While we appreciate doctors for their work in helping patients recover and scientists for their hand in developing cutting edge medicine, we pay little attention to hospital layout planning and design.
And why not? The right design helps healthcare professionals work better and faster while providing comfort and convenience to patients, all in all aiding recovery.
Hospital design must be functional and organised. It must also adhere to safety and health ministry standards, all while being comfortable. Let’s take a look at the key factors that contribute to smart hospital design.
The best hospital layout designs craft out sufficient space for patients, staff, and supporting infrastructure. Traffic and access between these areas must be smooth flowing, such as the walkway between the nurses’ quarters and patients’ rooms.
Hallways and common areas should also be spacious, allowing for visitors, high occupancy, and incoming emergency situations. Cluttered entrances and small passageways make it difficult for healthcare professionals to get to patients, resulting in dire consequences in urgent cases. These spaces also need to accommodate large equipments, mobile beds, and wheelchairs.
Other important structures to pay attention to are entrances and exits into rooms, lobbies, and wings. For example, an interior designer would have to consider different entrances and exits for outpatients and inpatients to ease traffic and avoid accidents.
Having said these, the best hospital design plans would still fail without proper signage and labelling. It helps patients, staff, and visitors get to where they need to, especially when timing is critical.
Safety is paramount in hospitals as patients are physically weakened and require support. Interior designers and architectures must be sure to stick to healthcare and local safety and building guidelines when planning a hospital’s interior.
Handrails along corridors and stairways are a must. They should also be placed at correct heights to aid different types of patients, from young children to adults and senior citizens. Slopes and ramps should also be built at different points to allow for wheelchair and stretcher access.
When selecting materials, designers should also be careful to select non-toxic ones. For example, anti-bacterial vinyl flooring ensure that hygiene levels are always maintained. All furniture, walls, and flooring should also be easy to clean.
With so much happening at the hospital and potential chaotic situations, acoustic planning is important. For example, patient rooms should be insulated from outside noise to enable recuperative sleep. At the same time, those rooms cannot be entirely shut off from healthcare professionals who need to look out for the patients.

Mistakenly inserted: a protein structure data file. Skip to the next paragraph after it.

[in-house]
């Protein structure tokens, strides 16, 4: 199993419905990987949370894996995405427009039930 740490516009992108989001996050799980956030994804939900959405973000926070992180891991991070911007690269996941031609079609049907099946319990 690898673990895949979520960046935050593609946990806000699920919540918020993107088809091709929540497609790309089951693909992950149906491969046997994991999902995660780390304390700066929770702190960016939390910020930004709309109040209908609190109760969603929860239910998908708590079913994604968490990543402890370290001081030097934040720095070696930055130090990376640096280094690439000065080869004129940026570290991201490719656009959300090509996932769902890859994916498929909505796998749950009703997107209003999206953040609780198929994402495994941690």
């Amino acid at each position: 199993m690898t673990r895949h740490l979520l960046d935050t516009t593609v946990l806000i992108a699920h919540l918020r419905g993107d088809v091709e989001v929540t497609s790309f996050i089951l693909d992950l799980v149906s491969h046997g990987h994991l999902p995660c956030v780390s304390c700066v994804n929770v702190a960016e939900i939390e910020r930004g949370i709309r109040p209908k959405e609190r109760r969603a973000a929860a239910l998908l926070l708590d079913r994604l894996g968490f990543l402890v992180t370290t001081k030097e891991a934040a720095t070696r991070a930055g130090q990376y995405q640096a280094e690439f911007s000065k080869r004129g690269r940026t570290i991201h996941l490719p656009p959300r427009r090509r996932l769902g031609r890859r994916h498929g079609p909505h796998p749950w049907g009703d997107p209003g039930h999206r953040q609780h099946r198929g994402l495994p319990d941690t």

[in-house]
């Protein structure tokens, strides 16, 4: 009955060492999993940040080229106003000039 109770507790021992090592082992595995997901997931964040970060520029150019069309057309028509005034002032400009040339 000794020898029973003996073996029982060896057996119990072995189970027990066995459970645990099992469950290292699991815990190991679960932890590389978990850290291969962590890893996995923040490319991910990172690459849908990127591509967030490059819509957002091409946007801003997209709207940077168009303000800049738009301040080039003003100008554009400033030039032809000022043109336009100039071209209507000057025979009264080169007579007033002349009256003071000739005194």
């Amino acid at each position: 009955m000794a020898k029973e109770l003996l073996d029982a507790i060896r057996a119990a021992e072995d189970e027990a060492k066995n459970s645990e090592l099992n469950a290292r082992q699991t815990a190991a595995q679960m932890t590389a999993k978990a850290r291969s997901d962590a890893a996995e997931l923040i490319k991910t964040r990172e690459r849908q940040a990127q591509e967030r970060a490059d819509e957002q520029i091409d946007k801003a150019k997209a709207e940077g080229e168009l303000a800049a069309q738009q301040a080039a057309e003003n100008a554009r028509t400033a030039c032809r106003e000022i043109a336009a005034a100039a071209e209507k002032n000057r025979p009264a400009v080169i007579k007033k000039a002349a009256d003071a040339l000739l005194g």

To keep patients feeling comfortable and stress-free from the goings-on outside of their rooms, interior designers can include sound-absorbing materials. Then to keep the line of communication between patients and staff, intercom and wireless calling systems need to be installed and easily accessible.
The importance of noise management goes beyond allowing patients to sleep, it also brings psychological benefits. The beeps, shuffling feet, and tool clinking at hospitals can be unsettling, causing patients to feel anxious. Anxiety contributes to stress, and might prolong recovery time. In short, managing noise helps with patient recovery.
As patients’ recovery rates are dependent on both their physical and mental wellbeing, it’s important that hospital design interiors have the right colours.
There are also task lights that allow staff to work at their computers without glare, and surgical lights for operating rooms. Besides artificial lighting, natural light is key.
Since patients and healthcare professionals spend so much time indoors, natural light can uplift moods and regulate the body’s circadian rhythm, improving general well being. Thus, window and room placement planning are important.
The lighting requirements in an examination room differs from that of a patient’s’ room. While examination rooms might require bright lighting, patients’ room lights must be multi-functional, illuminating enough for patient check-ins, and soft enough during resting hours.
Green and blue are calming colours that are suitable for resting rooms, while a brighter and more stimulating colour like yellow is more suited for interactive rooms and common areas like the waiting rooms and cafeteria. Indoor gardens or outdoor landscaping are also great additions as they bring greens and nature’s colours into an otherwise sterile building.
So much goes into a hospital layout design, so it’s best to seek professional help for the project. The experienced team at Ambient Concept offers total solutions medical centre planning, furnishing, installation, electrical, and more.
Disclaimer: The views and opinions expressed in this article are those of the author’s and do not necessarily reflect the official policy or position of any agency of the Malaysian government.